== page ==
[quote=Nick W (aka Bagpuss)]The reason I am interested is mostly health related but also curiosity as I feel so much vibration in the body all the time, it may be beneficial to try to manipulate it a bit. Working with pranayama practices has not yielded much...

I do it solely to counter weird energetic stuff that I experience, and I think doing it is better than not doing it. I have two variations. For the first, my meditation timer has interval bells, and I do 4 minutes of microocsmic orbits after pranayama before I begin meditating.

For the second, I have a DVD of a routine called "The Four Golden Wheels" by Robert Peng that takes all of 13 minutes. I usually only do this one if I'm going through a phase with a lot of annoying energetic stuff going on.

I haven't pursued Qigong any further due to lack of time.

I hope this helps. I know you're off on retreat as I write this.

Eric

RE: Experiences of Qigong
Answer
3/10/13 10:30 PM as a reply to Pål S..
Pål S.:

If we ignore energy practices as means for insight, have the practice benefited you in avoiding/reducing symptoms like:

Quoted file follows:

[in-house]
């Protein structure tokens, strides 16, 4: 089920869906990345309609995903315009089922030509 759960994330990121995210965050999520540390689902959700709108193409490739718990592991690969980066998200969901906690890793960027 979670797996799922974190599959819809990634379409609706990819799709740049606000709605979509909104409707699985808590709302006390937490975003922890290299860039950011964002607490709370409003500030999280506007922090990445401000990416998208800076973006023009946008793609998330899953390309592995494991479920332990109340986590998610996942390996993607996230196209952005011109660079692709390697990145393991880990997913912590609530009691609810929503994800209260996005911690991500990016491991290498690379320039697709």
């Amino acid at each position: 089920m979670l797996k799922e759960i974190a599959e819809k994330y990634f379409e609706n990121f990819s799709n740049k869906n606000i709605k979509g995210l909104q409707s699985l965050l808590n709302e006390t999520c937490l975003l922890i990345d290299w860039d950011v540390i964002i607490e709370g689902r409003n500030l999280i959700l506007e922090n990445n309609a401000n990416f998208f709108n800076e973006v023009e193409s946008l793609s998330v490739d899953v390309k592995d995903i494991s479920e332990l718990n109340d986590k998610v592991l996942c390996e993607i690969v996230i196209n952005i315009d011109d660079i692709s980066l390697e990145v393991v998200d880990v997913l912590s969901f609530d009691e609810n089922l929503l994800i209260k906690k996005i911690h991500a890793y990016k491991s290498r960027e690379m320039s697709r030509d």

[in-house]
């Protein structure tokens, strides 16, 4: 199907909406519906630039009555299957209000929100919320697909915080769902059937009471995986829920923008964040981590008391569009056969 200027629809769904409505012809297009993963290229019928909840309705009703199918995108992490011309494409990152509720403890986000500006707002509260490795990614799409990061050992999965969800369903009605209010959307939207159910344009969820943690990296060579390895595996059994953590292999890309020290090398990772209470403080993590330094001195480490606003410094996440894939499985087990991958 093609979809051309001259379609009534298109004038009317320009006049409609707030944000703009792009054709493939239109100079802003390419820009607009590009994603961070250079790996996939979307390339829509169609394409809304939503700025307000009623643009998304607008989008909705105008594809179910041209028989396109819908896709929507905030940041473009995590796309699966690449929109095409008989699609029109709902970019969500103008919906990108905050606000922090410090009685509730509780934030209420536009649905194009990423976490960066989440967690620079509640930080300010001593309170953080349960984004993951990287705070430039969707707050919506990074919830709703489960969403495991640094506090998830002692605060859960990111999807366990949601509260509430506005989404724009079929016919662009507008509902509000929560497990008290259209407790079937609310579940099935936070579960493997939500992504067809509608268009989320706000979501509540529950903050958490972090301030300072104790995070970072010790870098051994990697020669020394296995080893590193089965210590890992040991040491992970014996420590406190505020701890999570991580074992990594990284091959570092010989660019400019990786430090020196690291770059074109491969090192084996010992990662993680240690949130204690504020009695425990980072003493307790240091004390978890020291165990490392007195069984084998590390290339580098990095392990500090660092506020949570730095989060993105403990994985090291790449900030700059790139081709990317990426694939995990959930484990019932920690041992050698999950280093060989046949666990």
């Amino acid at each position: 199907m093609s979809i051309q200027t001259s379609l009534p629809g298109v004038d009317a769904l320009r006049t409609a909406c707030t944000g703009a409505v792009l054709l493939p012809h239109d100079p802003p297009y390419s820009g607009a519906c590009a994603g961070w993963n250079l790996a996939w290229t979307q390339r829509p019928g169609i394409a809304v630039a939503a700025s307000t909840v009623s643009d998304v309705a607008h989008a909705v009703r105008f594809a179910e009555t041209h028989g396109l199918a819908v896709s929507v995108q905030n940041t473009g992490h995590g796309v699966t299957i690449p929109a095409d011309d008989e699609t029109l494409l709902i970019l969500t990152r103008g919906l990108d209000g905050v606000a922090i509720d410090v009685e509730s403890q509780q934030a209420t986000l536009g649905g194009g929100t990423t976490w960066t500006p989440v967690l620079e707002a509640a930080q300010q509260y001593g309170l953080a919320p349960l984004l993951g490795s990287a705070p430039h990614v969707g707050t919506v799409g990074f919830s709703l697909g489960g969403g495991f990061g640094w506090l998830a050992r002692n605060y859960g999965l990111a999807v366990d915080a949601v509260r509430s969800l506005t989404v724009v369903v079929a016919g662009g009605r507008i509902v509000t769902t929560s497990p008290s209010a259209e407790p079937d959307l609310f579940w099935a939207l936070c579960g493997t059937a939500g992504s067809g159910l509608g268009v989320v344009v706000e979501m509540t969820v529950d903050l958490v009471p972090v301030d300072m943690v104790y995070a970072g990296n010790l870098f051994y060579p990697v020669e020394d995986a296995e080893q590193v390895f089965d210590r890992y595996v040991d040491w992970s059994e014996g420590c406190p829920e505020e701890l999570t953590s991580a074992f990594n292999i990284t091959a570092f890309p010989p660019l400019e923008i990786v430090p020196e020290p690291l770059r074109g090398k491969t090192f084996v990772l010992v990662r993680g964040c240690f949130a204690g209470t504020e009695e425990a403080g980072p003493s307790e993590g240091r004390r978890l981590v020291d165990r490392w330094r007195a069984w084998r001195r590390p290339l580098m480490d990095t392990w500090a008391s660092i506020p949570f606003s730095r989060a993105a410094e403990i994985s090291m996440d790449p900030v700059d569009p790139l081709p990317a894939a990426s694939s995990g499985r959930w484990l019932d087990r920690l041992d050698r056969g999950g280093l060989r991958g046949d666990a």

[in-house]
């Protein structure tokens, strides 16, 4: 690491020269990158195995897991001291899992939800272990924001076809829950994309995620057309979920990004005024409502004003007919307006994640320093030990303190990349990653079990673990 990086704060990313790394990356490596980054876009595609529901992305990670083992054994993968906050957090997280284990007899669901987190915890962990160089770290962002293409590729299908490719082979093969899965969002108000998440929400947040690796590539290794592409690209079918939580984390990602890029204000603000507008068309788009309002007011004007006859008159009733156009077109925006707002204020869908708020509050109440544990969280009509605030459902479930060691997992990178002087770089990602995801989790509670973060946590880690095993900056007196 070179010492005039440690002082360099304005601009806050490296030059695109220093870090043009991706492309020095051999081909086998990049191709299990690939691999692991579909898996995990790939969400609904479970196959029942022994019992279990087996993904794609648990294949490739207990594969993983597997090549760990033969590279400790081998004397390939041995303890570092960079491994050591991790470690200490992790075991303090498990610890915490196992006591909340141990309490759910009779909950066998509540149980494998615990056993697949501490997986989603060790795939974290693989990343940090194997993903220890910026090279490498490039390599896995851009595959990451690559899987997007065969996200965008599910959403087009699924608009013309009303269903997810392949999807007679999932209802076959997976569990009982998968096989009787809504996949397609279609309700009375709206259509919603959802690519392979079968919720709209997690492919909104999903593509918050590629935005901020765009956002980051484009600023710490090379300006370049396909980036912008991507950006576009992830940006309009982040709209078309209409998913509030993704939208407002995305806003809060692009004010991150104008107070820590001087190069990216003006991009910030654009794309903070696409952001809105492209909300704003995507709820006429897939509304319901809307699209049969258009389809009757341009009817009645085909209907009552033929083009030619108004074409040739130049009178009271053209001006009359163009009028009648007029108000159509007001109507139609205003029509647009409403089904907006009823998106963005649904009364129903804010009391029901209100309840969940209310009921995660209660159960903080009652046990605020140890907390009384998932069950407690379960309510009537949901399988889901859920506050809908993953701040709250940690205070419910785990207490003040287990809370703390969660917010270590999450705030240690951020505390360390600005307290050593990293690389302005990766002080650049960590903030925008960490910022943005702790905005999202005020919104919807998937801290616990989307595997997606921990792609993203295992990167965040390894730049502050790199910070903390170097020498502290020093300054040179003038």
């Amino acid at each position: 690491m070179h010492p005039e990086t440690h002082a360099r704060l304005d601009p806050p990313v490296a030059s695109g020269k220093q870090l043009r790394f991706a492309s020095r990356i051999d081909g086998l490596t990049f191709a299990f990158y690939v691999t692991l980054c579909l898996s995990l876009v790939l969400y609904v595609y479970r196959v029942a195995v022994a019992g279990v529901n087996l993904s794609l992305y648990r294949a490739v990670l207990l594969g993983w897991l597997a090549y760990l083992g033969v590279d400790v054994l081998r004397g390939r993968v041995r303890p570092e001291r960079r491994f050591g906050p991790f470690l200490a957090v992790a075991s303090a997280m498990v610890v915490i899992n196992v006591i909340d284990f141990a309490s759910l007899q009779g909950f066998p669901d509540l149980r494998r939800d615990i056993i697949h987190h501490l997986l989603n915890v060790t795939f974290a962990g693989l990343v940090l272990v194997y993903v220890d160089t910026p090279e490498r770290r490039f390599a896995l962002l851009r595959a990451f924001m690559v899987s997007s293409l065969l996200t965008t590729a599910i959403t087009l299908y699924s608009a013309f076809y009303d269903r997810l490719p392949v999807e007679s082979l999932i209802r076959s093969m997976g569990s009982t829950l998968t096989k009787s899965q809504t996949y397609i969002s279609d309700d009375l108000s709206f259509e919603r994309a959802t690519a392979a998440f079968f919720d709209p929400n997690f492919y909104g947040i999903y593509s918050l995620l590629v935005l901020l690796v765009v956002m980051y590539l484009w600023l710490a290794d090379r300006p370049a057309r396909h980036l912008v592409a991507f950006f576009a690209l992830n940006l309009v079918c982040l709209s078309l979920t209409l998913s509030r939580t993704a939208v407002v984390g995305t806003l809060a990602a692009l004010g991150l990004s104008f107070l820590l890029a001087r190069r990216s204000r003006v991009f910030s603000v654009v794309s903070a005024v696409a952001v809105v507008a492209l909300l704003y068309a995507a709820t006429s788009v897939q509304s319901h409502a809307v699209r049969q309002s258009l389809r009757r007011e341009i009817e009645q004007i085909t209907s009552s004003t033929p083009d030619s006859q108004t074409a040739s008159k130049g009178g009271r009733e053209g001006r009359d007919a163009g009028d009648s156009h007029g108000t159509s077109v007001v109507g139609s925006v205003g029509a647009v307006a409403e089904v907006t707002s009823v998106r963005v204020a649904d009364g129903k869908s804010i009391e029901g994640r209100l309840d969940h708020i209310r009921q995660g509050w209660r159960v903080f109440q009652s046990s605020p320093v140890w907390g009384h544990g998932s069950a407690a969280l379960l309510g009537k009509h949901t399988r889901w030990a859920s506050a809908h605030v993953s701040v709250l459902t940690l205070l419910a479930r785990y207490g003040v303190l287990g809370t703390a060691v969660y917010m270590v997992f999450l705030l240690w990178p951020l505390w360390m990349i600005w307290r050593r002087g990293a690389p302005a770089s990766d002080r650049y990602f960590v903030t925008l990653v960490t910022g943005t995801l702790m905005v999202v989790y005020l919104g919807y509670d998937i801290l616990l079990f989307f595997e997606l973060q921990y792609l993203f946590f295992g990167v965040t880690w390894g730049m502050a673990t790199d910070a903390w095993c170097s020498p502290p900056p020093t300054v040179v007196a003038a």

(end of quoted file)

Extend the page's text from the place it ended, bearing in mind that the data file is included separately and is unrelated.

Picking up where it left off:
- unpleasant vibrations, or vibrations in general.
- tension in various parts of the body
- headaches
- energy 'blockages' in the body (at chakra points for instance)
- any other psychosomatic stress reaction.

I realize you don't have a different version of yourself who have not done this training for comparison, but it would be interesting to hear your thoughts on this.



- Unpleasant vibrations: yes, channeling them to the ground. But that's not because I'm using some practice to move energy towards the feet, but noticing where some body tensions would impede that vibrations to naturally go down there. So, actually I'm more like dissolving those tensions, activating (just by remembering) neurons that have memory of the cells of that body part getting relaxed.

- Tensions: much the same like above, but with special focus on joints, which releases lots of energy.

- Headaches: IMO, Qigong worsen headaches. And in cases like flu, it gives a boost that lasts not more than 2 hours (IME).

- Energy blockages: IME, channeling energy there aggravated the problem, but I haven't tried that again lately, perhaps my new noting tools could complement well with energy work. Instead, it did nurture some key chakra centers that were weak: dantien, mingmen.